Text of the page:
When I started out with my online business in 2010, I was a one-woman show. I messed with the backend of WordPress to make new pages on my site, I duct-taped graphics together using Keynote, I wrote all of the content, I did all of the bookkeeping, I sent every email, I responded to all customer service.
Most of us start out in business wearing all of the hats, but if we keep them all on for too long, we’ll eventually stall out.
8 years later, we have a small but mighty team of people who help us run our 7-figure online business. Over the years I’ve identified what I and only I can do and what I truly love doing (one of those things is writing to you like this), and now someone else does pretty much everything else it takes to run our business.
There was a lot of transformation and trial-and-error over the 8 years in between, and today I’d love to share some of the lessons we’ve learned the hard way about growing a rockstar online business team so that hopefully I can save you some time and angst.
Lesson One: Hire before you’re ready.
I get it. Paying someone to do something can feel scary, especially when you’re not making that much money to begin with. But you will not be making that much money for waaaaay longer than necessary if you keep doing it all yourself.
Fact: Freeing up your time to do higher leverage things requires outsourcing.
Spending more time doing higher leverage things will increase your revenue.
When you begin outsourcing the things that aren’t as high leverage and pay someone less than you could make an hour doing your high leverage things, the math just makes sense.
Hiring someone before you feel ready jumpstarts your revenue, and while the numbers may not make sense on day one, sooner rather than later your increase in revenue from your not being face-down in minutiae will justify the hire.
The mistake most people make is that they wait until they feel ready to hire someone, and then they end up waiting forever with subpar results and revenue that feels paltry compared to the amount of time and effort they’re putting into their business.
(If you know in your bones that you’re not ready to hire yet, at least start making a list of things that someone could do for you now so that when you do hire someone, they can begin to take things off your plate immediately. But I would encourage you to have a little “come to Jesus” with your bones to find out if you’re just letting your fear get in the way.)
Lesson Two: Interview multiple candidates before hiring someone.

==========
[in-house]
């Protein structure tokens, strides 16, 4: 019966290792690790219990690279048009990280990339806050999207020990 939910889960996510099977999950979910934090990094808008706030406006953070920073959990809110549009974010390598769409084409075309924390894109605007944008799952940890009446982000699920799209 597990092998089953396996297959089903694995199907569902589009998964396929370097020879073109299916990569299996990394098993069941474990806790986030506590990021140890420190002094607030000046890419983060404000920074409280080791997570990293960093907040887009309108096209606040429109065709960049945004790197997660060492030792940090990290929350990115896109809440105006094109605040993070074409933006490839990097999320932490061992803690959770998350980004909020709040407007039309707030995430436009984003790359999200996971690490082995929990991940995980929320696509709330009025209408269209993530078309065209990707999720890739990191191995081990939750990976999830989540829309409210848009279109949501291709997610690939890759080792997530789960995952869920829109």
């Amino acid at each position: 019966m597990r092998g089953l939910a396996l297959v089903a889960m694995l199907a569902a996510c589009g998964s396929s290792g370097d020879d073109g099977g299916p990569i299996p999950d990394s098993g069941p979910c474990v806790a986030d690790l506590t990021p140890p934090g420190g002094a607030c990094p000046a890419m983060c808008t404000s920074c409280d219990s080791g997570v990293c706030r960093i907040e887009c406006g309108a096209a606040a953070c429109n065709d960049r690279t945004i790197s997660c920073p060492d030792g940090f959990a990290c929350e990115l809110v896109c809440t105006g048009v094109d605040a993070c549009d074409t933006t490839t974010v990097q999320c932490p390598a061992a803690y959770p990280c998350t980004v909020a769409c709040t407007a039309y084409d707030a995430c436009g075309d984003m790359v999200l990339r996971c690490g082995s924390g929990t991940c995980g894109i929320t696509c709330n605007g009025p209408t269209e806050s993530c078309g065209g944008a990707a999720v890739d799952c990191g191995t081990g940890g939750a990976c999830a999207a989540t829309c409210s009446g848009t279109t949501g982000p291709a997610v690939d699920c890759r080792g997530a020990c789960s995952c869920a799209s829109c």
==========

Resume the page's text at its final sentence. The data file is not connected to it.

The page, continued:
I know this one may sound like it’s coming from Captain Obvious, but if you have Golden Retriever-level enthusiasm like I do, it’s easy to fall in love. Fast. And then hire someone too fast without really giving it enough thought or considering all of your options.
I’m sure you’ve heard it before: Hire slow. Fire fast.
You’ve heard it before because it’s true. When it comes to hiring, slow your roll.
Lesson Three: Over-communicate to the point of being annoying.
Be clear. Be clear about how this person will get paid and how much. Be clear about her/his role and responsibilities. Be clear about your expectations. Be clear about when those expectations aren’t being met.
Despite my deep belief in psychics and the power of intuition, no one can read our minds, especially not our employees.
So if you want something, ask. The clearer you are up front, the less cleaning up of mistakes you and your team have to do in the long run.
Lesson Four: Don’t hire yourself.
Surround yourself with people who have different skill sets than you do. Yes, it may feel compelling to hire people who are just like you because you feel an immediate sense of kinship with them. But that won’t do you any good. Your business already has a you. You need people who can do the things you can’t do, or at least the things you don’t want to do or aren’t very good at. And if you hire someone just like you, they won’t want to do or be very good at those things either.
Look for complimentary team members, not clones.
If you follow those 4 tips you won’t waste all your time and money hiring (and then firing) the wrong people. Instead, you’ll be able to build a team that supports your vision exquisitely and makes you feel honored to work with them every day!
You’ll get a lot more traction with a team than by yourself.
Do what you can to get help as soon as you can, so you can help more people.
OVER TO YOU:
Which of these lessons is most helpful to you? What other questions do you have about building your team? Let me know in the comments!